My best tips on learning/reading/studying!

This was originally posted on my blog, but since my I’ve taken it down (I hadn’t posted anything on it for a while and since it was running Wordpress it was just getting bombarded with bots trying to guess the admin password!) I thought I’d repost here. I’ve updated it slightly too :blush:

The tips here helped me learn Ruby and Rails and I’m hoping they’ll help me (and maybe you!) learn Elixir and Phoenix!! :003:

If you have any tips of your own, feel free to add them :023:

1. Learn something you’re interested in!

This one’s easy. We learn best when we have an avid interest in the topic. The more passionate we are about something, the easier it will be picking it up.

2. Choose your resources wisely

Finding a topic is the easy part – finding the best material can be a bit trickier. Here, my best advice is to play the field. Take a look at what’s out there, read book reviews (look for responses that are passionate and infectious), and listen to the advice of people you trust or who are well respected in their field. Also go ahead and try things – just because you bought a book, doesn’t mean you have to read it all. I’ve bought a few that I started and just couldn’t get into. That’s cool, because when you find a book you really like, you appreciate it that much more.

Don’t limit yourself to books either, screencasts or interactive learning sites are excellent ways to combine all the best ways of learning; watching, reading, doing. Similarly, don’t limit your resources either - get material for every aspect of what you want to learn and build a plan of how best to go through them. So for us here, that’s books on Elixir, books on Phoenix, books on OTP, books on Erlang! Want to be an expert? You can be! All that precious knowledge and expertise has been captured for us in books (and courses/screencasts!), and particularly when it comes to books, what are a bargain they are when you think of all the knowledge they contain.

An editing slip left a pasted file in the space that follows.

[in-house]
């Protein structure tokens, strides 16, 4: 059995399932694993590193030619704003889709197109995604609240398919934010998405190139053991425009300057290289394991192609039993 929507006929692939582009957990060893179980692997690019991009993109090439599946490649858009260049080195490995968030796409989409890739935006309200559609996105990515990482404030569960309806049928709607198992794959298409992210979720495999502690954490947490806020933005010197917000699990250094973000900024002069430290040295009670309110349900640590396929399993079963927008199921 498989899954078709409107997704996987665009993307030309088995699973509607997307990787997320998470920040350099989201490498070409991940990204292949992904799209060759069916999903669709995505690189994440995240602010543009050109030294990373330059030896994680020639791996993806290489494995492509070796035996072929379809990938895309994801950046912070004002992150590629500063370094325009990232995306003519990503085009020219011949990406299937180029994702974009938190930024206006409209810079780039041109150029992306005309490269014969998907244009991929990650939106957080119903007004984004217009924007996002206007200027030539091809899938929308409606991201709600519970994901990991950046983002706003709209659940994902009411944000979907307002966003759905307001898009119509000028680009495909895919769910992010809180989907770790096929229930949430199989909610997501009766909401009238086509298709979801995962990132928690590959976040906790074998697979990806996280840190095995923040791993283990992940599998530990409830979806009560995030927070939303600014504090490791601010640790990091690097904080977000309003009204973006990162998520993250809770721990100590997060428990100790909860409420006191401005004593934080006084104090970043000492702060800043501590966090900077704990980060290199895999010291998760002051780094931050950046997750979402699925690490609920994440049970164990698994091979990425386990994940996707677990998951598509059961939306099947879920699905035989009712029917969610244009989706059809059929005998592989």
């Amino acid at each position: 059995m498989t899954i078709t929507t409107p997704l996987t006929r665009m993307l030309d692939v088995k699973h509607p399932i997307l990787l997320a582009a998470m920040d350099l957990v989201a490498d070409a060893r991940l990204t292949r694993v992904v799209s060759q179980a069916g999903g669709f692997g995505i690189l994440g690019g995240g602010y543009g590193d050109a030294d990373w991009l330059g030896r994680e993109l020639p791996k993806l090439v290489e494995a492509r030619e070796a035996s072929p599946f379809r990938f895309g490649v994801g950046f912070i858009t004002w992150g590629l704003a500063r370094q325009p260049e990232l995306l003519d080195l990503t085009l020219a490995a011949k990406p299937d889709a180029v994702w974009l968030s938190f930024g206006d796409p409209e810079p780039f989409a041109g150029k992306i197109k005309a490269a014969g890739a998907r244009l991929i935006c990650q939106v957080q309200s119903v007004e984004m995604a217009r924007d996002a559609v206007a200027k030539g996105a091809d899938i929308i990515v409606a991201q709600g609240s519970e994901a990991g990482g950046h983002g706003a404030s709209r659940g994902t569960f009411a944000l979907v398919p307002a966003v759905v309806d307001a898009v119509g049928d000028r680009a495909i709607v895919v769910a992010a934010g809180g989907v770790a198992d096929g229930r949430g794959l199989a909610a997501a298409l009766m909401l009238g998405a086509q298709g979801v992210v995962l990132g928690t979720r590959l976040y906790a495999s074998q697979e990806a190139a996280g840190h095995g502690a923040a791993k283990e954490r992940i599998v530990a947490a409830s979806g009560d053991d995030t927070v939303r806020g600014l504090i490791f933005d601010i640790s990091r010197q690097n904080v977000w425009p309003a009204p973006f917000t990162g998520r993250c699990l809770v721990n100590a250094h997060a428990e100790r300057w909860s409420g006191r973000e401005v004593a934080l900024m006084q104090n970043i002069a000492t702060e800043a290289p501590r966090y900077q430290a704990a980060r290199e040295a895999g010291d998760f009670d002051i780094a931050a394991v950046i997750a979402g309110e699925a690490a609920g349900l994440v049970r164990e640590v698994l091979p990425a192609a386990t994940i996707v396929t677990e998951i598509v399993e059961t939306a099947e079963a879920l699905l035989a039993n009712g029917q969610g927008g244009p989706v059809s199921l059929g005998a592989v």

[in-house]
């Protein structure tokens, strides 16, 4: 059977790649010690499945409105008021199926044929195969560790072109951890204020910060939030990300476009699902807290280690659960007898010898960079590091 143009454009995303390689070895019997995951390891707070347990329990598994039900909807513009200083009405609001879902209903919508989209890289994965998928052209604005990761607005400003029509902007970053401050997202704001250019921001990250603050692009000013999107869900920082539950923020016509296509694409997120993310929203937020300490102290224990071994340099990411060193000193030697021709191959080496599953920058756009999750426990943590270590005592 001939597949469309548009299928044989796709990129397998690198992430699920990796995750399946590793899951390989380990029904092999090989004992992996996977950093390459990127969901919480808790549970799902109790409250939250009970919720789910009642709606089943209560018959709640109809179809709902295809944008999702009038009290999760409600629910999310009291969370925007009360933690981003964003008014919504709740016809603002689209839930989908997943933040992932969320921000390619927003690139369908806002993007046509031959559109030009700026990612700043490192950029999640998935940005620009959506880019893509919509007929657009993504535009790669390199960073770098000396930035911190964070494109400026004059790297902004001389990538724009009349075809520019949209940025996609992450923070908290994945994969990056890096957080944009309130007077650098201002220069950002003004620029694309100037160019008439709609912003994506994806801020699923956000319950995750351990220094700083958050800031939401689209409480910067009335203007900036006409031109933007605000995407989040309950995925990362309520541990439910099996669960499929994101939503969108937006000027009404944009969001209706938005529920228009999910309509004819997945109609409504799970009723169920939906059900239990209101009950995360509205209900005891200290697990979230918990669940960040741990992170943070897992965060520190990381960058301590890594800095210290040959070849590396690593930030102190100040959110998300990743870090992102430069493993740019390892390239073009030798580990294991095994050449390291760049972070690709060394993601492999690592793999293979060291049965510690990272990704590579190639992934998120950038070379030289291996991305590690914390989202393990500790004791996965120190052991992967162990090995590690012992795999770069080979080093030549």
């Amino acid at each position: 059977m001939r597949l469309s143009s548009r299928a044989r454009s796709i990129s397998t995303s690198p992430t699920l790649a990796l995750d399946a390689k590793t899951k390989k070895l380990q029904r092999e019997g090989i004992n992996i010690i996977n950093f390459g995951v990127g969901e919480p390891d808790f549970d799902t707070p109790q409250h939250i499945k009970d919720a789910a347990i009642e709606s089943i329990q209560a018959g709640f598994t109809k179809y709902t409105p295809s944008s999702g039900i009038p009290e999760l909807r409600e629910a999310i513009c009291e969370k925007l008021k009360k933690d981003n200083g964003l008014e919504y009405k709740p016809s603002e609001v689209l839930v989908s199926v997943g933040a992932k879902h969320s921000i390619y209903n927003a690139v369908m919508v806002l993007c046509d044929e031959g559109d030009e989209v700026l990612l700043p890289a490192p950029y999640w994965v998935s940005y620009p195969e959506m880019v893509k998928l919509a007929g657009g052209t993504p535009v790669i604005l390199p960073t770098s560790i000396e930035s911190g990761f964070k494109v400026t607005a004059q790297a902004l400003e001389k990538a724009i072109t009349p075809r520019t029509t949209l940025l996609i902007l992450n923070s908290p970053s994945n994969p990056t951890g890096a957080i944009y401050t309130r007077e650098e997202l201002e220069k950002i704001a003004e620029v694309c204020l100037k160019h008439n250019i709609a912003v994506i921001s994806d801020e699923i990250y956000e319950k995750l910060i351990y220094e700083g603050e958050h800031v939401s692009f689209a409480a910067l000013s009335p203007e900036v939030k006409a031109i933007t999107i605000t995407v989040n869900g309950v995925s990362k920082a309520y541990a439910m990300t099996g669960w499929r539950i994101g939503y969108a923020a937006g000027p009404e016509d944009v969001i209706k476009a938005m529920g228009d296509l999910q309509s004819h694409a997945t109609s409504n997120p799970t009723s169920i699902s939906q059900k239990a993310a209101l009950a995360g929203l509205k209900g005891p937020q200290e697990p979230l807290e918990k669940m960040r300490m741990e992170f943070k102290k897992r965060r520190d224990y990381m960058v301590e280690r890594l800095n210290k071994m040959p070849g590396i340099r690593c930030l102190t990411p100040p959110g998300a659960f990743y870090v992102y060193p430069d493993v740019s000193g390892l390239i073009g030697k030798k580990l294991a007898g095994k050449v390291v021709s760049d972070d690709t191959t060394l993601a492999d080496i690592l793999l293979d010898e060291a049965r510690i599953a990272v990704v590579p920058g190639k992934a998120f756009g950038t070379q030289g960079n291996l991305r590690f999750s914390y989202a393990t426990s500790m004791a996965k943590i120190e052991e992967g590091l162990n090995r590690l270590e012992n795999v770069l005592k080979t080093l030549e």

3. Pick a starting point that’s right for you

Don’t feel like you need to speed through to the final or start too far ahead – don’t be afraid to start from the basics - it may actually end up saving you time in the long run.

4. Get a Kindle

Forget your iPad or computer screen – they are LCDs which not only give you retina burn because of the ridiculous brightness, but by also ‘refreshing’/flickering many times a second, contribute towards eye fatigue. The screen on the Kindle does not flicker. I read all of my Ruby books on my Kindle, and the only drawback I found was when you’re view large code blocks or when you need to click through to the full code for something (on the larger Kindles this is less of an issue, see: What is your preferred device for reading programming books? - #26 by jeremyjh)

Kindle’s also allow you to highlight text and if you buy an e-book from Amazon directly, you can view ‘popular highlights’ – which is a great way to see what your peers think is important or worth noting.

5. Read last thing at night

Can you remember what you did first thing yesterday morning? Nope neither can I! I bet you can remember what you did last night though. And there’s a good reason for that – because of the way your brain works. It starts indexing in descending order, so what you did last, gets indexed/stored first. Try it. Read something in the morning, and something in the night – the following day see which you remembered best. (Edit: I can’t find the link to support this now, but as I said, try it! Try reading at different times of day to see which you remember better!)

Hear that? Another good reason to read at night is for the peace and quiet. There’s nothing worse than distractions, whether it’s traffic, kids playing, or the general ambiance of people hovering around – and although you might not notice it - your subconscious will. I find I concentrate much better at night, when the pets are asleep, phones are not ringing and the rest of the neighboured is tucked in for the night!

6. Don’t get ahead of yourself

Similar to Tip #3 (pick a starting point that’s right for you!) don’t be afraid to take a step back if you begin to feel lost. If you’re reading something that you just don’t seem to get, restart the chapter and try again. I have had to read a chapter 2 or 3 times before it actually sunk in in the past. As a general rule, do no proceed to the next chapter until you have understood the previous one.